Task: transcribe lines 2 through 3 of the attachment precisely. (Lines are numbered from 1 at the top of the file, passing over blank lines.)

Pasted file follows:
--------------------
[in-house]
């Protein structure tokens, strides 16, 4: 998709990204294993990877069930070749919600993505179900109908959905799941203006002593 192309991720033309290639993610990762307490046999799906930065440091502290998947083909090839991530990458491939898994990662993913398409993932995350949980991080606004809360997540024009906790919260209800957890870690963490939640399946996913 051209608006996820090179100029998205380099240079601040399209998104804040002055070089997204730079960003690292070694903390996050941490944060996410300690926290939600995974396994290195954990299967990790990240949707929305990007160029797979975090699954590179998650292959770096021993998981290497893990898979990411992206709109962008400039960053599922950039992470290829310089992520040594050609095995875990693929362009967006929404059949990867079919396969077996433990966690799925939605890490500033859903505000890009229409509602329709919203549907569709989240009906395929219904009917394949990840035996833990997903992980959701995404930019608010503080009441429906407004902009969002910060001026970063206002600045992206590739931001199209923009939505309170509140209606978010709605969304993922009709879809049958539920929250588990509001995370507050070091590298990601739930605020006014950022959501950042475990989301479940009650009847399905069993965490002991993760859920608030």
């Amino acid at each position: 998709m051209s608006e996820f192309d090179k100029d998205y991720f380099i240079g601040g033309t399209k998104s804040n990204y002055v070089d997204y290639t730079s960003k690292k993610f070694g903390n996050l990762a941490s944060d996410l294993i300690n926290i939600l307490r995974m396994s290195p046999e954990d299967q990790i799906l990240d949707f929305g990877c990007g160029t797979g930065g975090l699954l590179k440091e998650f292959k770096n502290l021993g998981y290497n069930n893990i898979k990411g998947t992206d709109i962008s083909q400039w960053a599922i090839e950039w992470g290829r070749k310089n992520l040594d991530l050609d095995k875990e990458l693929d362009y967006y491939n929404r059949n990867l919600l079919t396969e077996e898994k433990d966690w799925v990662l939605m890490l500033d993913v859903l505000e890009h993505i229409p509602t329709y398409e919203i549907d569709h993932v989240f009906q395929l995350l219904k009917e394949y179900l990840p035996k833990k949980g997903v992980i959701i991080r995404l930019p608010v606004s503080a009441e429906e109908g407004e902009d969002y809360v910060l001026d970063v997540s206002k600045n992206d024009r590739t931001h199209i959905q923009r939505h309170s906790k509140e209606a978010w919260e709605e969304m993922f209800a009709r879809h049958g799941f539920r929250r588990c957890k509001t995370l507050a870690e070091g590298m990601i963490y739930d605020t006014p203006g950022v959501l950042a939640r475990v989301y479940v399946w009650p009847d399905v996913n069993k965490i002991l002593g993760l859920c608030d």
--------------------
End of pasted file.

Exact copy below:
């Protein structure tokens, strides 16, 4: 998709990204294993990877069930070749919600993505179900109908959905799941203006002593 192309991720033309290639993610990762307490046999799906930065440091502290998947083909090839991530990458491939898994990662993913398409993932995350949980991080606004809360997540024009906790919260209800957890870690963490939640399946996913 051209608006996820090179100029998205380099240079601040399209998104804040002055070089997204730079960003690292070694903390996050941490944060996410300690926290939600995974396994290195954990299967990790990240949707929305990007160029797979975090699954590179998650292959770096021993998981290497893990898979990411992206709109962008400039960053599922950039992470290829310089992520040594050609095995875990693929362009967006929404059949990867079919396969077996433990966690799925939605890490500033859903505000890009229409509602329709919203549907569709989240009906395929219904009917394949990840035996833990997903992980959701995404930019608010503080009441429906407004902009969002910060001026970063206002600045992206590739931001199209923009939505309170509140209606978010709605969304993922009709879809049958539920929250588990509001995370507050070091590298990601739930605020006014950022959501950042475990989301479940009650009847399905069993965490002991993760859920608030």
């Amino acid at each position: 998709m051209s608006e996820f192309d090179k100029d998205y991720f380099i240079g601040g033309t399209k998104s804040n990204y002055v070089d997204y290639t730079s960003k690292k993610f070694g903390n996050l990762a941490s944060d996410l294993i300690n926290i939600l307490r995974m396994s290195p046999e954990d299967q990790i799906l990240d949707f929305g990877c990007g160029t797979g930065g975090l699954l590179k440091e998650f292959k770096n502290l021993g998981y290497n069930n893990i898979k990411g998947t992206d709109i962008s083909q400039w960053a599922i090839e950039w992470g290829r070749k310089n992520l040594d991530l050609d095995k875990e990458l693929d362009y967006y491939n929404r059949n990867l919600l079919t396969e077996e898994k433990d966690w799925v990662l939605m890490l500033d993913v859903l505000e890009h993505i229409p509602t329709y398409e919203i549907d569709h993932v989240f009906q395929l995350l219904k009917e394949y179900l990840p035996k833990k949980g997903v992980i959701i991080r995404l930019p608010v606004s503080a009441e429906e109908g407004e902009d969002y809360v910060l001026d970063v997540s206002k600045n992206d024009r590739t931001h199209i959905q923009r939505h309170s906790k509140e209606a978010w919260e709605e969304m993922f209800a009709r879809h049958g799941f539920r929250r588990c957890k509001t995370l507050a870690e070091g590298m990601i963490y739930d605020t006014p203006g950022v959501l950042a939640r475990v989301y479940v399946w009650p009847d399905v996913n069993k965490i002991l002593g993760l859920c608030d």